I'm working on my Powerpoint presention, The Freedom Seat: A History of Women in Aviation, which I'll teaching February 25 and March 4 at Laramie County Community College, for the LIFE (Learning is for Everyone) program.
I'll be giving this and other seminars about women in aviation and automobiling history at LCCC and other venues in the Rocky Mountains from now on.
So, while working on my presentation, I decided I'd include a bit of information on the history of lighter-than-air craft - namely women pilots of balloons and dirigibles prior to 1903.
I have an account with Newspapers.com, and did a search on Aida de Acosta, the 19-year-old girl who flew Alberto Santos-Dumont's dirigible across Paris in May 1903, thus becoming the first American and the first woman to pilot a powered, controlled, lighter-than-air craft.
There was an article on Aida de Acosta in a 1933 newspaper, and above that article was a comic strip, Tailspin Tommy, featuring a male adventurer and pilot, Tailspin Tommy. Funnily enough, the comic strip featured a "strong" female character (at least in this particular installment) whom Tailspin Tommy entrusts with a gun and orders her, "If anyone comes, shoot!" And he apparently expects that she'll do it!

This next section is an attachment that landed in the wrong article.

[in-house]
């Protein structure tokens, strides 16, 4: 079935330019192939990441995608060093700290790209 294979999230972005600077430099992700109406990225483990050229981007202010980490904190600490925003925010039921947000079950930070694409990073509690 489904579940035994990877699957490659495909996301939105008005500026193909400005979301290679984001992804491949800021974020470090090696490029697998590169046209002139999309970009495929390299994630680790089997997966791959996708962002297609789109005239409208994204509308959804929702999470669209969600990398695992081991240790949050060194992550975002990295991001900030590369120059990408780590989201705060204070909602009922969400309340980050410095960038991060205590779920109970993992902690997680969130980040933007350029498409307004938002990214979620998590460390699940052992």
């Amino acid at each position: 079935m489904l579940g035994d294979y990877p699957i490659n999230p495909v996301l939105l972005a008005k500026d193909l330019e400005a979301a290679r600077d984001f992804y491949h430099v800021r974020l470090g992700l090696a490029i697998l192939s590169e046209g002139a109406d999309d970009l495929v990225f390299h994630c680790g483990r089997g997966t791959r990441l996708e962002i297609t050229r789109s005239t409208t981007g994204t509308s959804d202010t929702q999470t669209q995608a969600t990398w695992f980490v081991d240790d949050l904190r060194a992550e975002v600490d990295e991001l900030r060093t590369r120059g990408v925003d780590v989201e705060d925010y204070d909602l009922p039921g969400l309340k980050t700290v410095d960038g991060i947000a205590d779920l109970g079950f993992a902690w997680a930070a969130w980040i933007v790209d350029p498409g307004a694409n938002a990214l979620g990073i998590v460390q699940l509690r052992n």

In the next panel, the character says, "I don't like being ordered around, but because it's Tailspin Tommy, I like it." Well, that's a paraphrase, but you get the idea.
Anyway, at the Wikipedia page for Tailspin Tommy, the author of that entry listed other aviation-based comic strips including Flyin' Jenny. (The title is an in-joke - the Flying Jenny is the nickname of a plane, the Curtiss JN-4 known as a Jenny.)
I'd never heard of this comic strip before, which debuted at the start of WWII and saw the female pilot "a test pilot at the Starcraft Aviation Factory, Jenny encountered spies, saboteurs and criminals. Since the strip began simultaneously with the start of World War II, Jenny was active in wartime escapades."
That page had a link to a comic strip encyclopedia, and on the Flyin' Jenny page there, there was a mention of a strip called Connie, which was actually the first woman-as-pilot comic strip ever. That strip debuted in 1927.
|Connie the pilot|
There are a few Flyin' Jennie comic strip Sunday strips available at eBay, and I'll probably pick up a few to use as displays for my seminars.